$q^{\infty }(1-q^{\infty }) = q^{\infty }- q^{\infty +\infty } = q^{\infty }- q^{\infty }= 0.$

However, by omitting $\infty$ (and only caring about quasi-psuedo metrics) we indeed do get an integral domain $\mathbb{Z}[q^{[0,\infty )}]$. Its field of rational fractions written $\mathbb{Q}[q^{[0,\infty ]}]$ (or more suggestively $\mathbb{Q}(q^{\mathbb{R}})$) consists of generalised rational functions

$\frac{a_{1}q^{\ell _{1}} + a_{2}q^{\ell _{2}} + \cdots + a_{n}q^{\ell _{n}}}{b_{1}q^{k_{1}} + b_{2}q^{k_{2}} + \cdots + b_{m}q^{k_{m}}}$ with $a_{i},b_{j} \in \mathbb{Q}$ and $\ell _{i},k_{j} \in \mathbb{R}$.

Theorem: Any finite quasi-metric space (i.e., a finite skeletal $[0,\infty )$-category) has Möbius inversion over $\mathbb{Q}(q^{\mathbb{R}})$.

To prove this we make the field $\mathbb{Q}(q^{\mathbb{R}})$ ordered by inheriting the order of $\mathbb{Q}$ and declaring the variable $q$ to be infinitesimal. Therefore we order the generalised polynomials lexicographically on their coefficients, starting with the most negative exponents of $q$.

The condition $d(x,x)=0$ of a metric space gives us that the diagonal entries of $Z_{X,\mathbb{Q}(q^{\mathbb{R}})}$ are all $q^{0} = 1$. The skeletal condition ($d(x,y) \gt 0$ if $x\neq y$) means that the off-diagonal entries are $q^{d(x,y)}$ which is infinitesimal as $d(x,y)\gt 0$. Therefore, we get that the determinant of $Z_{X,\mathbb{Q}(q^{\mathbb{R}})}$ is a sum of the diagonal terms (whose entries are $e^{d(x,x)}=e^{0}=1$) and a finite number of infinitesimals, which is necessarily positive and therefore non-zero. Therefore $Z_{X,\mathbb{Q}(q^{\mathbb{R}})}$ is indeed invertible, and the theorem is proved.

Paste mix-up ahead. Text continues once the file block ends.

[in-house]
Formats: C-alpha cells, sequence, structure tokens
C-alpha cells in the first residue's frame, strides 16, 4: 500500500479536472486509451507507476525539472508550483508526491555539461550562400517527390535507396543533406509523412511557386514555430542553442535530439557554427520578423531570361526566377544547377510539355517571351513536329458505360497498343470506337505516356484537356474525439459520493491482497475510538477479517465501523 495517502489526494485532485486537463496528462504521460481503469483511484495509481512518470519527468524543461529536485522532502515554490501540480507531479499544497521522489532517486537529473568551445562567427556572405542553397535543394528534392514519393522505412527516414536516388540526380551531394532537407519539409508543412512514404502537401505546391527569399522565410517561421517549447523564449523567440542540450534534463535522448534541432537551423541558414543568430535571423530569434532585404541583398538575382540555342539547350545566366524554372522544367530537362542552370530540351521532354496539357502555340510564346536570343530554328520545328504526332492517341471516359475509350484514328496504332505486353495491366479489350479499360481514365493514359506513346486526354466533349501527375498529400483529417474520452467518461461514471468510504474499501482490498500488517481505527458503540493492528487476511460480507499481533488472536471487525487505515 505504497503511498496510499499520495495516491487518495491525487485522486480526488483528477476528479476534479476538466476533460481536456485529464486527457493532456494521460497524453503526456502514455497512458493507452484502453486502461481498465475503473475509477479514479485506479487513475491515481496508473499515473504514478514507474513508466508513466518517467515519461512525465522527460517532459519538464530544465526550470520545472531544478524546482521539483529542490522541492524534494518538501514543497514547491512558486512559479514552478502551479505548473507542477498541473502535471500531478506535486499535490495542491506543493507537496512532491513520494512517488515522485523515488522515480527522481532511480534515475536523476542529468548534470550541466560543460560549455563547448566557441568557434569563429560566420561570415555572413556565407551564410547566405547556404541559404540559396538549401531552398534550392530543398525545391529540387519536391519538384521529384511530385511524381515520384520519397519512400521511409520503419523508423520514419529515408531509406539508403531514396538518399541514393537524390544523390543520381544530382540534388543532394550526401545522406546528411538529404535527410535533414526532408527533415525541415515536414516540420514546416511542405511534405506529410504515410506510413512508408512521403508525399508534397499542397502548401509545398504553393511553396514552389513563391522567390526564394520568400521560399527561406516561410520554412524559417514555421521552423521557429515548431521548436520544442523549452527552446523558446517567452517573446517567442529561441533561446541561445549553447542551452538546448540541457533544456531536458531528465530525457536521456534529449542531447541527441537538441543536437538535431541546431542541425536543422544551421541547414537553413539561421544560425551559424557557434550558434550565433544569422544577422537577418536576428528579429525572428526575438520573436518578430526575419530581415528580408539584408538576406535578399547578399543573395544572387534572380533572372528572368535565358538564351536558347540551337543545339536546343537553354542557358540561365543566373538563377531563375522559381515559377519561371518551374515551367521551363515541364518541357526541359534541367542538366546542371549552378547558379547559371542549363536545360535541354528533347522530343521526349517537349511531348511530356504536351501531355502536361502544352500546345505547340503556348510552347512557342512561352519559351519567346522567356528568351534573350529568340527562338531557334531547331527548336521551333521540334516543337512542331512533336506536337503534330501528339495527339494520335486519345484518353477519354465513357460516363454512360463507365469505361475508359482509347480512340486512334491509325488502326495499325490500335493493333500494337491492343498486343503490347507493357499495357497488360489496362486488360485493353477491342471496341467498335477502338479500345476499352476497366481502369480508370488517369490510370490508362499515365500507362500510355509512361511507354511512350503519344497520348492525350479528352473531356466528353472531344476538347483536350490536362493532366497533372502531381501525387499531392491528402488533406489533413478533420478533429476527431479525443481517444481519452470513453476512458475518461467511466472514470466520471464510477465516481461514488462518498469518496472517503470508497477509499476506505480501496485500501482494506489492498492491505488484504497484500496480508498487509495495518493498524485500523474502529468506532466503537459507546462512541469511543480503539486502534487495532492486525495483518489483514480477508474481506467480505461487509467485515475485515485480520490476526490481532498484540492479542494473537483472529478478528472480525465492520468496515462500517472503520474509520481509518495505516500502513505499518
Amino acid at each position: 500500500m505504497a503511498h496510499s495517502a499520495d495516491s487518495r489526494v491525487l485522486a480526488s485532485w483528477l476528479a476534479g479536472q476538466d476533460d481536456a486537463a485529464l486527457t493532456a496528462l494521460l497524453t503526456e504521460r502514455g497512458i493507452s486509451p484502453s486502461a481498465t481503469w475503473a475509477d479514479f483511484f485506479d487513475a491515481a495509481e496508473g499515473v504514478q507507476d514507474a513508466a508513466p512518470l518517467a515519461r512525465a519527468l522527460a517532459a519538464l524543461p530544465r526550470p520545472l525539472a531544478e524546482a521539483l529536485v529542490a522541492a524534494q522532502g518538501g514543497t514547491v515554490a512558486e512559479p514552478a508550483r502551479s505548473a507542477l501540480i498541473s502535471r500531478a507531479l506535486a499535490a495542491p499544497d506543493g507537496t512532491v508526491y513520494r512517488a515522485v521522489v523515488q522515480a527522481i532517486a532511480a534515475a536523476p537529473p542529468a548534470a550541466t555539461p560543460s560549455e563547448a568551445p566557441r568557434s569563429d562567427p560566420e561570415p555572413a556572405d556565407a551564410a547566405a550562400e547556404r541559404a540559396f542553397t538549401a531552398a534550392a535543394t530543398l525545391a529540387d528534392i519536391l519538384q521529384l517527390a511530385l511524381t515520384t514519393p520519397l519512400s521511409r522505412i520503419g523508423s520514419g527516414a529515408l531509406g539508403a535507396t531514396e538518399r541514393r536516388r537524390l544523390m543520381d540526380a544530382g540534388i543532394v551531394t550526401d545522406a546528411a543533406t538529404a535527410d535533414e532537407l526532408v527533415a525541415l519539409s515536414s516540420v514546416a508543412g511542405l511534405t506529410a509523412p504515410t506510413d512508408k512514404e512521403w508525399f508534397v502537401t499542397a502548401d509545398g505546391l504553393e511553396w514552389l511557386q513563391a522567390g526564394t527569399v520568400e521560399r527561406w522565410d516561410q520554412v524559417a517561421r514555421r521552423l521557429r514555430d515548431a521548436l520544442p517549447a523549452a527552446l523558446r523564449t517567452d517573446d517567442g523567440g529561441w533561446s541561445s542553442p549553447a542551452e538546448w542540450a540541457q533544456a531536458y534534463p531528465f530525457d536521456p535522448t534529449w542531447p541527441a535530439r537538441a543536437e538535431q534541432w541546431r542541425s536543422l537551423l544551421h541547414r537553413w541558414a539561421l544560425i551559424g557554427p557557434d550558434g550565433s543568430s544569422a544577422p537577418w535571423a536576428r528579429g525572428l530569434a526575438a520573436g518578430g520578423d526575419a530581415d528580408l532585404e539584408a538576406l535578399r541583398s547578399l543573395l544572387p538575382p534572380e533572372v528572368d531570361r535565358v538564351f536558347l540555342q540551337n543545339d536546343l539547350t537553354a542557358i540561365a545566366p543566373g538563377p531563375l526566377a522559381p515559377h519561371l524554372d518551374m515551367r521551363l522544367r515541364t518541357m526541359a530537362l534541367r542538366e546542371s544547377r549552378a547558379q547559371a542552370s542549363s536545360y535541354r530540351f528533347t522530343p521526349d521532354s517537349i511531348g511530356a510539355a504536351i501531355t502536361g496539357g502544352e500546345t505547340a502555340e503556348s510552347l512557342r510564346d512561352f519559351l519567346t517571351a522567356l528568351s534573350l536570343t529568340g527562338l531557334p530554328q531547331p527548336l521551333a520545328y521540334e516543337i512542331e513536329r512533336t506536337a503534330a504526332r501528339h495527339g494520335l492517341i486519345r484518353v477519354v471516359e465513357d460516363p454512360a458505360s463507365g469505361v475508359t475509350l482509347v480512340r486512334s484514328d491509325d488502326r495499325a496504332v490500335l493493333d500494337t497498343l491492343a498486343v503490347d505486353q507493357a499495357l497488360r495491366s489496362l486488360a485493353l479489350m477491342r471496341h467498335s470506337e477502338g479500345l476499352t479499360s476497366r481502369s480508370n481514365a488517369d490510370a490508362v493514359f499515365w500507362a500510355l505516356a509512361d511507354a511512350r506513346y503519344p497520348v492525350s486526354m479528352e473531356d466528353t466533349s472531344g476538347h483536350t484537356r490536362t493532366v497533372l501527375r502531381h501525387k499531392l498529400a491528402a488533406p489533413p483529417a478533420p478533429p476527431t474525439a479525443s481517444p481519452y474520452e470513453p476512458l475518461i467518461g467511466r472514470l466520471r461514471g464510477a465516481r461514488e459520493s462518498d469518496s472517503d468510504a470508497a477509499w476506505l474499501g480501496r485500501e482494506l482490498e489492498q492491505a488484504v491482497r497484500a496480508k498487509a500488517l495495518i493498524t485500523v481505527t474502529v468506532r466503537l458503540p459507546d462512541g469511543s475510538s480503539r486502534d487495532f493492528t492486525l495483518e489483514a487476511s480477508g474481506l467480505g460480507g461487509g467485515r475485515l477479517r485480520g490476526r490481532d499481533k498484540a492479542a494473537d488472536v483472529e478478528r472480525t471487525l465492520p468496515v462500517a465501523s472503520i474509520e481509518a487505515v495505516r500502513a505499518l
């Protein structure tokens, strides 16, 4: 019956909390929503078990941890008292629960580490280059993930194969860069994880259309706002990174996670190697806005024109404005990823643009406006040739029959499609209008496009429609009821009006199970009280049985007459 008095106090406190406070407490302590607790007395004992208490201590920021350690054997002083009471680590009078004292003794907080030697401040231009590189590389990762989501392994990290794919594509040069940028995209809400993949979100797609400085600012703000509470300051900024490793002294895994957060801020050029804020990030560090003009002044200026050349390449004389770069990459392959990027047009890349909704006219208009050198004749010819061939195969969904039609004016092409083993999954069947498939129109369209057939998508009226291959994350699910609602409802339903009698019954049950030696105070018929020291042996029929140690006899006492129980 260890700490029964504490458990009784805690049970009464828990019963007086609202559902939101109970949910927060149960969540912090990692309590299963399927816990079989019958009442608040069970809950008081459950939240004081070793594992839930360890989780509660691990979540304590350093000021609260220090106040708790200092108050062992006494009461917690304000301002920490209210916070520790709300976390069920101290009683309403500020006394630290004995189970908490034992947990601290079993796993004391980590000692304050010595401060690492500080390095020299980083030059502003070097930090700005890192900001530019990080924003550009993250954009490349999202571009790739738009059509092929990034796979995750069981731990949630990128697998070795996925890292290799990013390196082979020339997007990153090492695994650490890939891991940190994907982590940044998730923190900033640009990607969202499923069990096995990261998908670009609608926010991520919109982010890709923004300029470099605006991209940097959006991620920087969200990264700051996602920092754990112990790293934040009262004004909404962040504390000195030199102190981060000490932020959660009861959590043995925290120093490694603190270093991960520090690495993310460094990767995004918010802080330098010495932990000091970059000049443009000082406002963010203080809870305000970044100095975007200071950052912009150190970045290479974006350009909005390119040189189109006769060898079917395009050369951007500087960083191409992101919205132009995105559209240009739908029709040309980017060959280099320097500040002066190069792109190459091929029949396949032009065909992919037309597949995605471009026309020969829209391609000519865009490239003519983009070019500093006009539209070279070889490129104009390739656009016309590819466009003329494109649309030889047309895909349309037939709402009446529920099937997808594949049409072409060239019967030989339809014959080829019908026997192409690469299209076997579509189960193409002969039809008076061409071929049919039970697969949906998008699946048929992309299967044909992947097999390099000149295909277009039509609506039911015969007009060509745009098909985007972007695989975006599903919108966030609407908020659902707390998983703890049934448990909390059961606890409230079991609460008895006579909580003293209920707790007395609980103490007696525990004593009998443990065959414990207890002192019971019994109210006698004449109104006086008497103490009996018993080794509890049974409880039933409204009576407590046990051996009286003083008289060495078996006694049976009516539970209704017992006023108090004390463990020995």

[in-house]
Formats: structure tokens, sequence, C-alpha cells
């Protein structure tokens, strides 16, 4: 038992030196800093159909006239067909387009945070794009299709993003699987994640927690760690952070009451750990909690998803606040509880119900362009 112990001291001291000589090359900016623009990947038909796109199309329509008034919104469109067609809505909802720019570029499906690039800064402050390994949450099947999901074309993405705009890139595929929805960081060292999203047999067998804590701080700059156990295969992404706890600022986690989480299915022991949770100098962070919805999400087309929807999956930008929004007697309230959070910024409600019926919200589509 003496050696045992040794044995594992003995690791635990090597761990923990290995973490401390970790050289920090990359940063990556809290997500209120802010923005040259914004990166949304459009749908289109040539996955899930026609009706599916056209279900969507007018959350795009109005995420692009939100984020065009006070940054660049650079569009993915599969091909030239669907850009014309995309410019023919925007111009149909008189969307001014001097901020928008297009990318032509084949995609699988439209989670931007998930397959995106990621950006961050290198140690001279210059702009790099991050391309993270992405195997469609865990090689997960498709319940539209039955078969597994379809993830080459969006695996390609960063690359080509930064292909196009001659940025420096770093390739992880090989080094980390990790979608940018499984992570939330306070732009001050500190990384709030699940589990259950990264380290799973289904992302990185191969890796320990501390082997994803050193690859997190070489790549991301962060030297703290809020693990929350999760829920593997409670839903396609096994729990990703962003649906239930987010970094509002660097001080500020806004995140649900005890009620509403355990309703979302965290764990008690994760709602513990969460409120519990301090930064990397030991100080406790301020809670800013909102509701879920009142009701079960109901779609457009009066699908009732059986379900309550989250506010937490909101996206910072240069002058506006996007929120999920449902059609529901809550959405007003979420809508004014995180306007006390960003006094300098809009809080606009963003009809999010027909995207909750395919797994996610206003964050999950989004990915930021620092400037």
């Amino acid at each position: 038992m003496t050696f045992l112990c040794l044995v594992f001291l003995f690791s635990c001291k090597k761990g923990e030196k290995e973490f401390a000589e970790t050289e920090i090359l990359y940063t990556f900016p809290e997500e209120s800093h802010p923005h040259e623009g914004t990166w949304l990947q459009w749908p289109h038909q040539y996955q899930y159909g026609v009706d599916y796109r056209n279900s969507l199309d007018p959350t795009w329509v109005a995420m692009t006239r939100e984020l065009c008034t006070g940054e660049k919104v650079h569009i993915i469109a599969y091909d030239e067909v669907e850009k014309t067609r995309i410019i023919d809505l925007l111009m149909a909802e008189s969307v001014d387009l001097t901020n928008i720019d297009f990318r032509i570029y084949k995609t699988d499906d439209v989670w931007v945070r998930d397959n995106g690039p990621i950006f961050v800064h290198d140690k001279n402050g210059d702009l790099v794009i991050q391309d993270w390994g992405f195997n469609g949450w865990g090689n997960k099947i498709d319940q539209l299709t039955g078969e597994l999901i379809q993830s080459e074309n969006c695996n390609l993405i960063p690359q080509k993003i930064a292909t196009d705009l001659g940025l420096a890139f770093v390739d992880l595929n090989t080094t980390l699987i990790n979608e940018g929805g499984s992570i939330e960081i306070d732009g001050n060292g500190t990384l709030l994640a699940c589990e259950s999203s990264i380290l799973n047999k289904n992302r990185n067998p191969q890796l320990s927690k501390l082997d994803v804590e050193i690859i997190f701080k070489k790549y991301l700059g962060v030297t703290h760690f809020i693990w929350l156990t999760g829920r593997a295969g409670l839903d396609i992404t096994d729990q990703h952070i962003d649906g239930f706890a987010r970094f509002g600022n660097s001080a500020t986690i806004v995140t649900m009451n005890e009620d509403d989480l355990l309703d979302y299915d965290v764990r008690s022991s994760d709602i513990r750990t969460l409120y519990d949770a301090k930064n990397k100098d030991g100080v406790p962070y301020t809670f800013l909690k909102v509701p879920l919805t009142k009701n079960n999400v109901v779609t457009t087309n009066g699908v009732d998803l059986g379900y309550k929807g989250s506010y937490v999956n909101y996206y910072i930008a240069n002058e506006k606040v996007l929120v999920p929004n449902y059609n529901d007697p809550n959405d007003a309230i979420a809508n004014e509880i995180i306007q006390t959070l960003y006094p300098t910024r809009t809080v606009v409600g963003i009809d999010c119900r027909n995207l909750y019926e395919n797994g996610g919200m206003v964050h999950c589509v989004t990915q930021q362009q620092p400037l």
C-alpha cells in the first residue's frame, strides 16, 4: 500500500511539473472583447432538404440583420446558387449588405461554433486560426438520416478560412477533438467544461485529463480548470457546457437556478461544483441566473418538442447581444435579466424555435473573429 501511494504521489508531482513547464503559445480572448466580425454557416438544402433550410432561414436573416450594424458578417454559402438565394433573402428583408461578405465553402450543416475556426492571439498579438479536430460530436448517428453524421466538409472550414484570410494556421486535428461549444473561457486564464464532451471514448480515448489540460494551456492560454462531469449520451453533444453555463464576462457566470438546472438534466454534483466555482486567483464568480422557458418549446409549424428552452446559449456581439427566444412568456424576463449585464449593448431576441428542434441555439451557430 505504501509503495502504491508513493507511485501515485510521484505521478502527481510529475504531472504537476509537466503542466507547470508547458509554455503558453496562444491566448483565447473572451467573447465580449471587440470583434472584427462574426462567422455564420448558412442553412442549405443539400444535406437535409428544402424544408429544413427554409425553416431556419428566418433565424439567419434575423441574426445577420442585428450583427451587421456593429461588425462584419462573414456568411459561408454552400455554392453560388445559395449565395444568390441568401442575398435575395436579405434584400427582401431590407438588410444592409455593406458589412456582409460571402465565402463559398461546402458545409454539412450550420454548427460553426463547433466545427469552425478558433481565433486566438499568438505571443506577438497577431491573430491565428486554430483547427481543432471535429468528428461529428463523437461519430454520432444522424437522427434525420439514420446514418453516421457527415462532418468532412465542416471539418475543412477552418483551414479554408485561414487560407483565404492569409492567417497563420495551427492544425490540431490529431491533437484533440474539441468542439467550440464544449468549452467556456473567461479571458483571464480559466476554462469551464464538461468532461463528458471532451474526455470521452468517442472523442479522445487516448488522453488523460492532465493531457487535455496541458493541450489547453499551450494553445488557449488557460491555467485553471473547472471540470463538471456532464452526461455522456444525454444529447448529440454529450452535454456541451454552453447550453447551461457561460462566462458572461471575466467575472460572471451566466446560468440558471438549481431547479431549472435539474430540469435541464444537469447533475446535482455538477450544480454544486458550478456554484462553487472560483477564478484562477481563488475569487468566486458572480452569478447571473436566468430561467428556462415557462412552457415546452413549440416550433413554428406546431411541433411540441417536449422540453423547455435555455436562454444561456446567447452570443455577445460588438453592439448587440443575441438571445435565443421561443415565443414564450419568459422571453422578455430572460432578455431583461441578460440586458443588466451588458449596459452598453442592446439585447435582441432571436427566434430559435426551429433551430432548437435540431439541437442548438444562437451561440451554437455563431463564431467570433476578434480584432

## Magnitudes via weightings

We now look at a way of generalising magnitudes using weightings. The advantage of this will be invariance under equivalence, a property highly desirable for any categorical invariant.

Definition: A weighting on a finite $\mathbf{V}$-category $X$ is a function $w \colon \text {ob}(X) \to \mathbb{K}$ such that $\sum _{y} \operatorname{\#}(X(x,y)) \cdot w(y) = 1$ for all $x \in X$. A coweighting on $X$ is a weighting on $X^{op}$.

Here are some simple examples.

Example:

• Consider the category (i.e., enriched over $\mathbf{FinSet}$) $b_{1} \leftarrow a \rightarrow b_{2}$. Then this category carries a unique weighting given by $w(a)=-1$ and $w(b_{i})=1$.
• It is possible for a category to have no weightings. For an instance of this see Example 1.11(c) of Leinster’s paper The Euler characteristic of a category.
• Consider a category with two objects and an isomorphism between them. A weighting is then given by a pair of rational numbers whose sum is 1. Therefore, there are infinitely many weightings on this category.